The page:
Georgia Gov. Nathan Deal delivers his State of the State address on the House floor at the Capitol, Wednesday, Jan. 13, 2016, in Atlanta. (AP Photo/David Goldman)

Thoughts on Nathan Deal’s Veto of the Religious Liberty Legislation

“The Governor would be hard pressed to veto two red meat pieces of legislation. So the odds are the campus carry bill gets signed.”

Governor Nathan Deal vetoed HB 757, the religious liberty legislation. He came under extraordinary pressure from Hollywood to put its values ahead of Georgia’s. He caved. He had done a lot to woo those businesses to Georgia and it would have been surprising had he put Georgia small businesses ahead of Hollywood.

What was surprising was Governor Deal doing so the day after Easter — vetoing a piece of legislation championed by many pastors who led their Georgia congregations in prayers for Governor Deal just yesterday. A very large number of Southern Baptist congregations had committed to praying for Governor Deal yesterday during their Easter services. Issuing the veto the day after was just deeply insulting.

On top that, the Governor really wants evangelicals to help him with his education reform effort. I sat in on a meeting last year where the Governor talked to faith leaders in the black community, many who also supported this legislation.

The veto of HB757 means the Governor is going to see his remaining agenda hijacked and HB757 will probably next year be HB1. The issue will not only not go away, but if the Governor remains recalcitrant on the issue, it is going to become the biggest issue in the 2018 Republican gubernatorial primary.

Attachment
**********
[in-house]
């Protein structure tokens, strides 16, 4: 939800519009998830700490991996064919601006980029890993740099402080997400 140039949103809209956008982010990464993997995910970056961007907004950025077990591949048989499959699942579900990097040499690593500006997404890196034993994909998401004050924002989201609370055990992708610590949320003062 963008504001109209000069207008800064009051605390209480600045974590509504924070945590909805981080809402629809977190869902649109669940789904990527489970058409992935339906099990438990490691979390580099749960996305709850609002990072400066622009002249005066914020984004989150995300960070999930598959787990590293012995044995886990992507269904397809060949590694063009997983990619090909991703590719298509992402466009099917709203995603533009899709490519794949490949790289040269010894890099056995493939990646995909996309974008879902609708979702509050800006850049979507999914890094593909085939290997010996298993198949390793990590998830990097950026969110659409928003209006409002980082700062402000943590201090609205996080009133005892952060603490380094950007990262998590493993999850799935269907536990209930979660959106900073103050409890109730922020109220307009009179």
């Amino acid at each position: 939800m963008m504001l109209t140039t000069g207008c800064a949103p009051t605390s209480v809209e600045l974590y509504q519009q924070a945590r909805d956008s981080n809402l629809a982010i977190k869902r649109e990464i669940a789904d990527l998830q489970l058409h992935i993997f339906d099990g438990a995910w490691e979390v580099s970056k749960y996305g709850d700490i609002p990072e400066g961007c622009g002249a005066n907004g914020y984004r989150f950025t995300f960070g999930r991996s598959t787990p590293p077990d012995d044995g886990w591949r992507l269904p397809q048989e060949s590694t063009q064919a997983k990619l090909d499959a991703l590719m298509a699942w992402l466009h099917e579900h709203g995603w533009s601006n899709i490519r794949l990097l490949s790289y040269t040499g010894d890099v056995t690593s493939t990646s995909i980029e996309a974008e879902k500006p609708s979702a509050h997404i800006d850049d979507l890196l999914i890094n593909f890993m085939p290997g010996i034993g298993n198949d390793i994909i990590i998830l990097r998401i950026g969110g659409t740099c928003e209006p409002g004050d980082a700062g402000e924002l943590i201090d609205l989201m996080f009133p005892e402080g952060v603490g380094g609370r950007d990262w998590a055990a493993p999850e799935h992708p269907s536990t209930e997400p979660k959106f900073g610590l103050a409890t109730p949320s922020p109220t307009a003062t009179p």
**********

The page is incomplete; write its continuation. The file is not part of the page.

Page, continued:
What conservatives in Georgia are now seeing is that big businesses have the ear of Governor Deal in a way small businesses and churches do not. They are also seeing that no compromise can be had on the religious liberty issue. The evangelicals actually reduced the impact of HB757 by making it only apply to non-profit religious organizations and, at Governor Deal’s request, included specific language prohibiting invidious discrimination.

To have Governor Deal use rhetoric by opponents of religious liberty legislation — rhetoric that actually ignores key components of the legislation — was disappointing.

On the upside, the odds that Governor Deal lets the campus carry legislation go into effect goes up dramatically. That is one of the bits of irony here. The Governor would be hard pressed to veto two red meat pieces of legislation. So the odds are the campus carry bill gets signed. That is, by the way, one reason conservatives in the legislature flat out refused to make the changes Governor Deal requested to campus carry. Were Deal to veto both pieces of legislation, he’d be signaling he has no use for any part of the Republican coalition in Georgia and that would put him into lame duck status ahead of the proper season, scuttling the rest of his agenda.

About the author

Erick Erickson

View all posts